Kaleidoscope Dream: Brooklyn Navy Yard

Artist: Mensen
Youth Artists and Volunteers: Tricia Browne, Marcos Diaz, Cianni Martin, Brayan Ramales, Nathaniel James, Roger Aguilar, Maleek Joseph, Amber Smalls, Safiyyah Wilkerson, Michelle Tineo, Jazmine Perez, Khandakar Risterlatullah , Erick Orduna, Bryan DelValle, Dakota Austin, Michael Toledo, Tiberius Perez, Jonell Santiago, Kaianna Griffith, Shauntell Jennings, Dajean Aiken, Tiberius Perez, Vinik Ernest, Sky R., Justina England, and Kokayi Snowden.


This slideshow requires JavaScript.

The theme of this installation is “Today’s Workforce” at the Brooklyn Navy Yard. We began the design sessions by exploring our individual relationships to work, discussing what messages we’ve learned about work through our families and media, and exploring the representation of work and labor in public art. Then we delved deeply into the prominent industries currently operating in the Navy Yard (film, green manufacturing, food/farming, fashion, fine art, small business). We closely studied the videos and promotional materials of the Brooklyn Navy Yard, visited their museum, took a small group to tour the yard and met with the Director of Workforce Development.

We chose to represent “Today’s Workforce” at the Brooklyn Navy Yard by evoking the archetypal imagery of hands at work. The representation of working hands has a long-standing tradition in both art history and the representation of labor (particularly in social movement posters and public art), and functions as a visual shorthand. By remixing this trope, we created a sense of active, multi-faceted productivity that centers on human dexterity. Inspired by the vibrant synergy between industries that coexist at the Yard, we created graphic, symbolic icons related to the many sectors and industries. These symbolic icons, designed by the youth, are arranged in kaleidoscopic patterns in bright colors that evoke the undulating, high energy of work at the Yard. We also incorporated symbols and elements aesthetically reminiscent of architecture and structures at the yard.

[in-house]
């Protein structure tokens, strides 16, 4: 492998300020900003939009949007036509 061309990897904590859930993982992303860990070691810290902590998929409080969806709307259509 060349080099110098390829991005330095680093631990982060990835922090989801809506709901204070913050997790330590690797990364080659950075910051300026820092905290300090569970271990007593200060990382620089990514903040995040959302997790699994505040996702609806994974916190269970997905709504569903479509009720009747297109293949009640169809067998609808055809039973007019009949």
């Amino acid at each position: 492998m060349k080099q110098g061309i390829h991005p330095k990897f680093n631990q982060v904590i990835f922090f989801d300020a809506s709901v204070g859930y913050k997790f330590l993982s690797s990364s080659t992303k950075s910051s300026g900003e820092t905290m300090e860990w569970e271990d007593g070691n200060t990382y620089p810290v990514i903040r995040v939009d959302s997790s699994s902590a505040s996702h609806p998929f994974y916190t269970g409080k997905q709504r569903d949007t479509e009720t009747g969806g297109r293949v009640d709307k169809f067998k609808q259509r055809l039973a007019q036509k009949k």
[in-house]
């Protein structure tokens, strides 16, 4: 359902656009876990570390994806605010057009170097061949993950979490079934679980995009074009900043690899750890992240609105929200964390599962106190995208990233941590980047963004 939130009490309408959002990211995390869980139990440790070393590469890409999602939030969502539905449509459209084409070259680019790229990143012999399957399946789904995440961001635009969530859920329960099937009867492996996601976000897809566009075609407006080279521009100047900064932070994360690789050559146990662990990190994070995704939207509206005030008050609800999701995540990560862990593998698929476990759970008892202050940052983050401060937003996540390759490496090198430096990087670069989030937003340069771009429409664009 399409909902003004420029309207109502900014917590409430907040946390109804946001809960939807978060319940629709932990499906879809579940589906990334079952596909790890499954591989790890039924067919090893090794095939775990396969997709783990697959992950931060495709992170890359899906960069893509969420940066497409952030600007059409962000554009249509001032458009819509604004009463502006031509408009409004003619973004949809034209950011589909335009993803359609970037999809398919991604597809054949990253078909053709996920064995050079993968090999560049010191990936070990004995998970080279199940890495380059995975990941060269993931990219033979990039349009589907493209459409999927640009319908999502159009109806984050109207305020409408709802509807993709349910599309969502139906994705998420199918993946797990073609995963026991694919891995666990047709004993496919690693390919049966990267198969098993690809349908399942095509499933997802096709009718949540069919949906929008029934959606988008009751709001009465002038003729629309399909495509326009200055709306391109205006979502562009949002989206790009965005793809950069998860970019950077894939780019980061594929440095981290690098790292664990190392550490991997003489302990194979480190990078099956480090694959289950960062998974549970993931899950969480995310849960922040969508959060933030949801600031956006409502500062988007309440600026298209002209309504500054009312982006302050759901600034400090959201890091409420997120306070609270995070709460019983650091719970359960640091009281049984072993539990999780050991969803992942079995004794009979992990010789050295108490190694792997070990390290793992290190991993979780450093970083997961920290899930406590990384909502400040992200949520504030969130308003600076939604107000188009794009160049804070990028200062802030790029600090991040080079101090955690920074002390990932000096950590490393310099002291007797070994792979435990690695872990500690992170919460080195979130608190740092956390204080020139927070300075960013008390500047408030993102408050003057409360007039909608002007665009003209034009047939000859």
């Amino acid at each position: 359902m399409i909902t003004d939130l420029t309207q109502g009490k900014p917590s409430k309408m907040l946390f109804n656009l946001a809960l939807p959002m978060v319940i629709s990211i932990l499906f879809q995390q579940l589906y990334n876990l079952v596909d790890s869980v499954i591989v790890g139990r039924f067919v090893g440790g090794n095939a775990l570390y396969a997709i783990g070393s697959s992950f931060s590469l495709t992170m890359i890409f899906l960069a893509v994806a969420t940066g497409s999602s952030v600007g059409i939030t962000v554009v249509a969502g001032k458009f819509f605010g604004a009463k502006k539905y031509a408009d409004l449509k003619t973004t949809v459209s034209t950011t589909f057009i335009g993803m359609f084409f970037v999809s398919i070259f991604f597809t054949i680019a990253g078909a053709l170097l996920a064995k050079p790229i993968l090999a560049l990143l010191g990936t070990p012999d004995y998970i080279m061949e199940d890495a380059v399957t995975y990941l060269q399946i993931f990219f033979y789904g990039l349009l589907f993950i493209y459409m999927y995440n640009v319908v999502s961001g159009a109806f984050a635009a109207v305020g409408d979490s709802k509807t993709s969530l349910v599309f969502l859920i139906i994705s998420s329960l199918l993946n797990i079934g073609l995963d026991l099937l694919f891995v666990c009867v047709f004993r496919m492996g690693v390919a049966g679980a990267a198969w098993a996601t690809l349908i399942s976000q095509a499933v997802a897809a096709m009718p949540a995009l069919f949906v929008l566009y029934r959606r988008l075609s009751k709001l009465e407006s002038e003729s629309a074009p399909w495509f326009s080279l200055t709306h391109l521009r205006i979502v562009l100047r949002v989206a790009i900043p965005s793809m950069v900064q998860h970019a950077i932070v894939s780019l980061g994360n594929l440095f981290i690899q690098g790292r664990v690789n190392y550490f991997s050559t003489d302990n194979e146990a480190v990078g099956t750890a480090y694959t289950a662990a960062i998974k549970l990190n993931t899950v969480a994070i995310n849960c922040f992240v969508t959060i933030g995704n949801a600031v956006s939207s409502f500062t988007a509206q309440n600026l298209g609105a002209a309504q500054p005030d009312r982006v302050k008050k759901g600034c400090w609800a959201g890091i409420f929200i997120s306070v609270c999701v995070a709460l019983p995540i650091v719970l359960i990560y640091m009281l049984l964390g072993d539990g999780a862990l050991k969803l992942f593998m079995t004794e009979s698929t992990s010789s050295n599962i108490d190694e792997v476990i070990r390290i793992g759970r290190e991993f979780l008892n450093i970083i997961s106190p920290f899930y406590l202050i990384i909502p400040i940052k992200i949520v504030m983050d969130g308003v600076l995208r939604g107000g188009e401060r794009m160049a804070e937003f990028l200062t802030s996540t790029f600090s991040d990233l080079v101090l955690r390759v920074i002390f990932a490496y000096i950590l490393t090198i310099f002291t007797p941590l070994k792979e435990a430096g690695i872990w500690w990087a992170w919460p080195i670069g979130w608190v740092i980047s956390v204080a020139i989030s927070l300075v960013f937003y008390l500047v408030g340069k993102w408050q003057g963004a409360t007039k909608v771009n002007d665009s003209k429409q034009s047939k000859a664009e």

In the early stage of the design process, the group held intimate discussions and drew imagery regarding their perceptions about work and labor. For many of the young artists in our group, this is their first job, and many of the youth come from working-class families. The complicated and expressive conversations and creations we shared revealed many of the hopes, fears, anxieties and dreams around work and labor as these young artists prepare to enter higher education and/or the workforce. I am of the opinion that these are extremely important conversations to facilitate with young people, particularly as transparent discussions of class and its relationship to work and labor are often mystified. These early conversations set a tone of critical engagement from the beginning of the project, and as we struggled through the research and design phase due to limited access to interactions with actual workers and tenants at the yard, the youth frequently engaged in discussing the relationship of race and class to today’s work and economy, particularly here in gentrifying, de-industrialized Brooklyn. Also, rather than strictly enforce a top-down hierarchy, we worked toward trying to create a more horizontal way of working together. The youth artists worked together to create a questionnaire for yard workers, and used dialogue and consensus models to finalize it. Similarly, the team organized themselves in terms of group responsibilities and daily jobs. By de-centering the lead artist, and by continually re-orienting group dynamics to be youth-generated and youth-led, we can begin to create a space where youth are encouraged to be self-driven, to take accountability for their work and one another, and to offer a space to practice collectivism and self-direction. In contrast to top-down models that emulate “chalk and talk” classrooms or the rigid hierarchy of low-wage service industry jobs, approaching work this way not only prepares young people for greater leadership, but it increases their sense of ownership over the process and product of their work, as well as their accountability to one another. By the end of the project, the group dynamic was strong enough that nearly all participants were open to giving and receiving honest critique of the process, but still seemed to feel proud and invested in the work they had created together.